Question about Dungeon game on the PDP 32
Question about Dungeon game on the PDP 37
Yes, talking about non-computer printed documents here. You could be right. I've just taken a look at his biography ( on Fortran...
(I've just downloaded zorkos2.zip from Hobbes so as to demonstrate this)
Question about Dungeon game on the PDP 33
OK, so the MDL sources were used in a VAX Fortran port. Sorry, I haven't had much to do with VMS systems over the last 28 years--DECUS NOTES for a while when I chaired...
G:-temp-Zork-bindungeon Welcome to Dungeon. This version created 11-MAR-91. You are in an open field west of a big white house with a boarded front door. There is a small mailbox here. Opening the mailbox reveals: A leaflet. Welcome to Dungeon! Dungeon is a game of adventure, danger, and low cunning. In it you will explore some of the most amazing territory ever seen by mortal man. Hardened adventurers have run screaming from the terrors contained within. In Dungeon, the intrepid explorer delves into the forgotten secrets of a lost labyrinth deep in the bowels of the earth, searching for vast treasures long hidden from prying eyes, treasures guarded by fearsome monsters and diabolical traps! No DECsystem should be without one! Dungeon was created at the Programming Technology Division of the MIT Laboratory for Computer Science by Tim Anderson, Marc Blank, Bruce Daniels, and Dave Lebling. It was inspired by the Adventure game of Crowther and Woods, and the Dungeons and Dragons game of Gygax and Arneson. The original version was written in MDL (alias MUDDLE) The current version was translated from MDL into FORTRAN IV by a somewhat paranoid DEC engineer who prefers to remain anonymous, and was later translated to C. and later:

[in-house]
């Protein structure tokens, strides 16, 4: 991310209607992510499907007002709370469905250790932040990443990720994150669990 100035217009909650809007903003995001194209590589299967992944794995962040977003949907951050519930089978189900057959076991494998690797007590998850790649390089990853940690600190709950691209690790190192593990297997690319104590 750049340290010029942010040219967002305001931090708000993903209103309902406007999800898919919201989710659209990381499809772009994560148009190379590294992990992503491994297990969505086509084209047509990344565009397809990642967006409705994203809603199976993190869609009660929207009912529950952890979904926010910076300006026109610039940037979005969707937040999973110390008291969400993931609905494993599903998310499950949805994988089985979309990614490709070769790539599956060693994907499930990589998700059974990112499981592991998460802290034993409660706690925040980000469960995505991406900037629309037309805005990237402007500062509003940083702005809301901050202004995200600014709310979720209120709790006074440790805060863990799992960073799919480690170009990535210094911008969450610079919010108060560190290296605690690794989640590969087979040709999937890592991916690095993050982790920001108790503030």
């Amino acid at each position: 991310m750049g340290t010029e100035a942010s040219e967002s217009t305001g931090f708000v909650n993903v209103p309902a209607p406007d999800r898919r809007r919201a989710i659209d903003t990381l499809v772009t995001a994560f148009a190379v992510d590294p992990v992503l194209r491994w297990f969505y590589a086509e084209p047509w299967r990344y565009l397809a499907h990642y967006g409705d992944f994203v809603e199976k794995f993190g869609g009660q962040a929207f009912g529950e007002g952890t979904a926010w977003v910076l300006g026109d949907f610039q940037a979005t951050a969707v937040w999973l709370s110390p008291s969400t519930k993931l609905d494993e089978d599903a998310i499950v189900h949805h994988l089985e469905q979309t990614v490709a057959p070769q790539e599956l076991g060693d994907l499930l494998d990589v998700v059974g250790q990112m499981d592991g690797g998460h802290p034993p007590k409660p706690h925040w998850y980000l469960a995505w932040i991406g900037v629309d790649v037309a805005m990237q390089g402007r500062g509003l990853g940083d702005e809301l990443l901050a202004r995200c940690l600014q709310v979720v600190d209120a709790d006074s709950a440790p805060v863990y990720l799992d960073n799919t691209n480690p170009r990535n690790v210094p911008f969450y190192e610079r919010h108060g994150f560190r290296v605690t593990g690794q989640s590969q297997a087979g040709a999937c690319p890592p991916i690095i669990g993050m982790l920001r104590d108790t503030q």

Question about Dungeon game on the PDP 35
in a -- hopefully -- globally superseded posting Dachetniehe... There are a distressing number of games 'designed for kids' that are...
You are in the kitchen of the white house. A table seems to have been used recently for the preparation of food. A pbuttage leads to the west, and a dark staircase can be seen leading upward. To the east is a small window which is open. On the table is an elongated brown sack, smelling of hot peppers. A clear glbutt bottle is here. The glbutt bottle contains: A quanbreasty of water. You are in the living room. There is a door to the east. To the west is a wooden door with strange gothic lettering, which appears to be nailed shut. In the center of the room is a large oriental rug. There is a trophy case here. On hooks above the mantlepiece hangs an elvish sword of great antiquity. A battery-powered brbutt lantern is on the trophy case. There is an issue of US NEWS & DUNGEON REPORT dated 11-MAR-91 here. Taken. US NEWS & DUNGEON REPORT 11-MAR-91 Late Dungeon Edition --- LATE NEWS FLASH!! --- The endgame is here! (Somewhere) There have been some puzzling new discoveries near the Thief's hideaway. --- BACKGROUND INFORMATION ---
Question about Dungeon game on the PDP 34
First, let me point out that there is no such thing as "the PDP." DEC sold four different families of computers whose names were PDP-n: PDP-1-4-7-9-15 (18-bit), PDP-5-8-12 (12-bit...
reimplemented in FORTRAN-IV from the original MDL sources created at MIT. The parser in this version is somewhat simpler than the parser in the ARPAnet version; within this limit, this version is fully congruent with the current version on the ARPAnet. This version has been converted from FORTRAN-IV to C via f77. If you have any problems, please report them to:
Now all that (apart from the translation to C) is as I remember it from a decade earlier, on the VAX.
-- "Je n'ai fait celle-ci plus longue que parce que je n'ai pas eu le loisir de la faire plus courte." Blaise Pascal,Lettres Provinciales-, 1657